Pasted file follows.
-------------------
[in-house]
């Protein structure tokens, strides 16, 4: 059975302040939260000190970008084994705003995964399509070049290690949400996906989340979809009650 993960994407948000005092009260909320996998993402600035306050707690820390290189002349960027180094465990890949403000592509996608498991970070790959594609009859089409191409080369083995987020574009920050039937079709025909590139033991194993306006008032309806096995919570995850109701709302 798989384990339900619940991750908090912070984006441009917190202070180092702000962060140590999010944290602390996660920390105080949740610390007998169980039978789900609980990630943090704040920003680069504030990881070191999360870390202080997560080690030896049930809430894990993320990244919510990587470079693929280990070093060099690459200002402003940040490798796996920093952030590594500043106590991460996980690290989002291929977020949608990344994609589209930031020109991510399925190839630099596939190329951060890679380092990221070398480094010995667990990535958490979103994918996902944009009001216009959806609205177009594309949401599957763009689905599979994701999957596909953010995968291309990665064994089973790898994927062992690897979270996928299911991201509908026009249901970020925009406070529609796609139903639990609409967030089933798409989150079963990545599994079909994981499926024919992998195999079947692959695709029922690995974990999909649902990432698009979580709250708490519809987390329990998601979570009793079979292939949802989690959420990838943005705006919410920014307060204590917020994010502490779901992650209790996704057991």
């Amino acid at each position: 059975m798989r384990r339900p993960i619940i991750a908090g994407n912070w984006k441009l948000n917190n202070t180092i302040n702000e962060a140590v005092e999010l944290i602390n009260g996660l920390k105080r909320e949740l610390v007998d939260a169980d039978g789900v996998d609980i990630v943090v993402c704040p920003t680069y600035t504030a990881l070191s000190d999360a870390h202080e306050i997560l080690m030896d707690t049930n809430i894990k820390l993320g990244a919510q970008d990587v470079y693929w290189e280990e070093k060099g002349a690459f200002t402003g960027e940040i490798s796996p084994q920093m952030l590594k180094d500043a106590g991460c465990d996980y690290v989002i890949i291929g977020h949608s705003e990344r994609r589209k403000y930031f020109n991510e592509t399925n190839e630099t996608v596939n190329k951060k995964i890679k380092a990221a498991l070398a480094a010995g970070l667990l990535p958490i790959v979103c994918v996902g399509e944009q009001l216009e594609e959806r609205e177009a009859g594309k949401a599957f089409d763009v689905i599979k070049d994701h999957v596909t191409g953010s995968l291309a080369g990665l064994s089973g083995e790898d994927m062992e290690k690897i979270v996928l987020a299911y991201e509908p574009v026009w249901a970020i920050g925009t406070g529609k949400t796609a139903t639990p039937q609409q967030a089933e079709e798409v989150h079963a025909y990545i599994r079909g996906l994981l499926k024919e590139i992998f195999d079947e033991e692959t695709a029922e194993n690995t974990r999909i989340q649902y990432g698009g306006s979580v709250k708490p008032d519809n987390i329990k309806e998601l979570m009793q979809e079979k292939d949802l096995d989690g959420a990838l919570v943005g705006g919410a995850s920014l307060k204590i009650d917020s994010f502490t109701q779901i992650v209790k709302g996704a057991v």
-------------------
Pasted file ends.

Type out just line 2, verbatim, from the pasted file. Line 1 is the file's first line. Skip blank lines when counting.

């Protein structure tokens, strides 16, 4: 059975302040939260000190970008084994705003995964399509070049290690949400996906989340979809009650 993960994407948000005092009260909320996998993402600035306050707690820390290189002349960027180094465990890949403000592509996608498991970070790959594609009859089409191409080369083995987020574009920050039937079709025909590139033991194993306006008032309806096995919570995850109701709302 798989384990339900619940991750908090912070984006441009917190202070180092702000962060140590999010944290602390996660920390105080949740610390007998169980039978789900609980990630943090704040920003680069504030990881070191999360870390202080997560080690030896049930809430894990993320990244919510990587470079693929280990070093060099690459200002402003940040490798796996920093952030590594500043106590991460996980690290989002291929977020949608990344994609589209930031020109991510399925190839630099596939190329951060890679380092990221070398480094010995667990990535958490979103994918996902944009009001216009959806609205177009594309949401599957763009689905599979994701999957596909953010995968291309990665064994089973790898994927062992690897979270996928299911991201509908026009249901970020925009406070529609796609139903639990609409967030089933798409989150079963990545599994079909994981499926024919992998195999079947692959695709029922690995974990999909649902990432698009979580709250708490519809987390329990998601979570009793079979292939949802989690959420990838943005705006919410920014307060204590917020994010502490779901992650209790996704057991």